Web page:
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Re: [Cluster-devel] [RFC] readdirplus implementations: xgetdents vs dirreadahead syscalls




----- Original Message -----
> From: "Dave Chinner" <david fromorbit com>
> To: "Zach Brown" <zab redhat com>
> Cc: "Abhijith Das" <adas redhat com>, linux-kernel vger kernel org, "linux-fsdevel" <linux-fsdevel vger kernel org>,
> "cluster-devel" <cluster-devel redhat com>
> Sent: Friday, July 25, 2014 7:38:59 PM
> Subject: Re: [RFC] readdirplus implementations: xgetdents vs dirreadahead syscalls
> 
> On Fri, Jul 25, 2014 at 10:52:57AM -0700, Zach Brown wrote:
> > On Fri, Jul 25, 2014 at 01:37:19PM -0400, Abhijith Das wrote:
> > > Hi all,
> > > 
> > > The topic of a readdirplus-like syscall had come up for discussion at
> > > last year's
> > > LSF/MM collab summit. I wrote a couple of syscalls with their GFS2
> > > implementations
> > > to get at a directory's entries as well as stat() info on the individual
> > > inodes.
> > > I'm presenting these patches and some early test results on a single-node
> > > GFS2
> > > filesystem.
> > > 
> > > 1. dirreadahead() - This patchset is very simple compared to the
> > > xgetdents() system
> > > call below and scales very well for large directories in GFS2.
> > > dirreadahead() is
> > > designed to be called prior to getdents+stat operations.
> > 
> > Hmm.  Have you tried plumbing these read-ahead calls in under the normal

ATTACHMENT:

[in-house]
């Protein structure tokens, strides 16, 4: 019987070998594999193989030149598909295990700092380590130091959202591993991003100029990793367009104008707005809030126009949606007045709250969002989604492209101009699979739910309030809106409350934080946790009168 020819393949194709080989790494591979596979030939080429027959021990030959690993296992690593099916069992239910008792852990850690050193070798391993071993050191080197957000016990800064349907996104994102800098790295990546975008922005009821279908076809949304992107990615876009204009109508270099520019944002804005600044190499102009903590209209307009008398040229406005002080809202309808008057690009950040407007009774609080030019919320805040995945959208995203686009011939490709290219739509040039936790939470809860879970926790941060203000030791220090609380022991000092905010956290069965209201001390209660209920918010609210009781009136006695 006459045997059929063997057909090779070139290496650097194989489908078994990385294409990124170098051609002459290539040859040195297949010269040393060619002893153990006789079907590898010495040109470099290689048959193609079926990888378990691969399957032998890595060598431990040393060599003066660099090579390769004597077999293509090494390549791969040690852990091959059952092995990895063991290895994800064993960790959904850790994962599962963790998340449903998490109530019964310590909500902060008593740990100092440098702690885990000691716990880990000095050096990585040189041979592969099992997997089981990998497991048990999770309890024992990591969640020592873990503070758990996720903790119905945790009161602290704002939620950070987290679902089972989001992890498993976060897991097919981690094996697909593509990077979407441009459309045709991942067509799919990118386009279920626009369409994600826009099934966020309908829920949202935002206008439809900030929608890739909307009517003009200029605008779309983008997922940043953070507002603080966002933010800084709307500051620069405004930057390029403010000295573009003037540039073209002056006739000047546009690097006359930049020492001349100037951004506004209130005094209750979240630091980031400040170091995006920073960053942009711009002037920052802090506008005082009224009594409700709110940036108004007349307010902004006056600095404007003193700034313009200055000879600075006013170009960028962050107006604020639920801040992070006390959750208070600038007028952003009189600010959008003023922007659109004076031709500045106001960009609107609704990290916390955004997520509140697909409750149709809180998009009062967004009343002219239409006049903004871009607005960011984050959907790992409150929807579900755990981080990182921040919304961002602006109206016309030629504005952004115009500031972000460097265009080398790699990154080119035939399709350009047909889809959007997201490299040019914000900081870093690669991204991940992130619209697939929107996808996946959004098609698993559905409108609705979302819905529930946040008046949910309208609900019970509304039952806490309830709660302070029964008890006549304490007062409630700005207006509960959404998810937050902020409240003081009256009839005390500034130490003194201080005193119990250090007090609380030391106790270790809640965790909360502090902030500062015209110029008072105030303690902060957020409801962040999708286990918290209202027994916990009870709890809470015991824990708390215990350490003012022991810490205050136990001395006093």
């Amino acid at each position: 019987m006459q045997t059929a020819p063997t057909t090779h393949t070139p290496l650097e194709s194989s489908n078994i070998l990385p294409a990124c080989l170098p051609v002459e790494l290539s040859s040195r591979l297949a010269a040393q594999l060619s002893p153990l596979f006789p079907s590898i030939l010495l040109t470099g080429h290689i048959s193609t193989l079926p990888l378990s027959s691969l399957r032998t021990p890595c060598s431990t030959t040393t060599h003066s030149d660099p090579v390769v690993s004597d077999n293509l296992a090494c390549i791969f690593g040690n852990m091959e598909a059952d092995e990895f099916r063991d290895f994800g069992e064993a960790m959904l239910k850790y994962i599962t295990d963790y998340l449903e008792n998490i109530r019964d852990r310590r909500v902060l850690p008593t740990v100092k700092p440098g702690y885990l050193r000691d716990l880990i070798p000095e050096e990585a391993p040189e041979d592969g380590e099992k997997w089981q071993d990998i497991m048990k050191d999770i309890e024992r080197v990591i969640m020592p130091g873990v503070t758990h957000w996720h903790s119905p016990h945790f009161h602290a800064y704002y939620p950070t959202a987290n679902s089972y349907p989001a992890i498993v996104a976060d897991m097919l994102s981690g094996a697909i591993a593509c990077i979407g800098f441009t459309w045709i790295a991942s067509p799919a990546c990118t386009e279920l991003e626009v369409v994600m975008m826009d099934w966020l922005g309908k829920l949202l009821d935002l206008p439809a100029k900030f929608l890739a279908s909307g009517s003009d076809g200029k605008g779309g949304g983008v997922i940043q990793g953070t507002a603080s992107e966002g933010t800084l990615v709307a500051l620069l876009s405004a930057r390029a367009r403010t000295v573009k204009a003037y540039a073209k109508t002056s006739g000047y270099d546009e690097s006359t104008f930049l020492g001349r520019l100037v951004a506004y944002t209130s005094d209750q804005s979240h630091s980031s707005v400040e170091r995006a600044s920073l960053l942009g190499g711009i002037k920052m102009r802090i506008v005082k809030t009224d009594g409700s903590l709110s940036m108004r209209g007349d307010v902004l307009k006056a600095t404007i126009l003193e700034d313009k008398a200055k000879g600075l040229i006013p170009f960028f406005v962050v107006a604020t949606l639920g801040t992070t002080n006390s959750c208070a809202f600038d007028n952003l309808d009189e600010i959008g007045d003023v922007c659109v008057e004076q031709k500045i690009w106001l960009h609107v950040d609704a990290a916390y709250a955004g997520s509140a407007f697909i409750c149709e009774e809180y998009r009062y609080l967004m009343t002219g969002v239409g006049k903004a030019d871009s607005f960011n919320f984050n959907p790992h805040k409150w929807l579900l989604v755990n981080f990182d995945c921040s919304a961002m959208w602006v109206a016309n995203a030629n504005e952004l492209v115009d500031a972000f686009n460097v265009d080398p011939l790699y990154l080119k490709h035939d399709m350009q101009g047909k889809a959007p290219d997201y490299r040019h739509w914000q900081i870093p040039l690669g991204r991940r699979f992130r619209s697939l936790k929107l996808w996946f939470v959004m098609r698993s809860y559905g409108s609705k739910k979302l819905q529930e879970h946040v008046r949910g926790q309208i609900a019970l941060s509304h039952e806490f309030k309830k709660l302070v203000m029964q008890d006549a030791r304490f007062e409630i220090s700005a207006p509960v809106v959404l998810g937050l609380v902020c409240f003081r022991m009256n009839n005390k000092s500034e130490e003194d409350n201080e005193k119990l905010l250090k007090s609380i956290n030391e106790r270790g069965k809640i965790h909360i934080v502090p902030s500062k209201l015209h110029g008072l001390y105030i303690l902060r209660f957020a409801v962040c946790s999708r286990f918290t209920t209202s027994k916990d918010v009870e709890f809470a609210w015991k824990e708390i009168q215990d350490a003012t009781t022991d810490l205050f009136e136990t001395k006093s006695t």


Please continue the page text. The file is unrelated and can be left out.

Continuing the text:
> > getdents() syscalls?
> 
> The issue is not directory block readahead (which some filesystems
> like XFS already have), but issuing inode readahead during the
> getdents() syscall.
> 
> It's the semi-random, interleaved inode IO that is being optimised
> here (i.e. queued, ordered, issued, cached), not the directory
> blocks themselves. As such, why does this need to be done in the
> kernel?  This can all be done in userspace, and even hidden within
> the readdir() or ftw/ntfw() implementations themselves so it's OS,
> kernel and filesystem independent......
> 

I don't see how the sorting of the inode reads in disk block order can be
accomplished in userland without knowing the fs-specific topology. From my
observations, I've seen that the performance gain is the most when we can
order the reads such that seek times are minimized on rotational media.

I have not tested my patches against SSDs, but my guess would be that the
performance impact would be minimal, if any.

Cheers!
--Abhi


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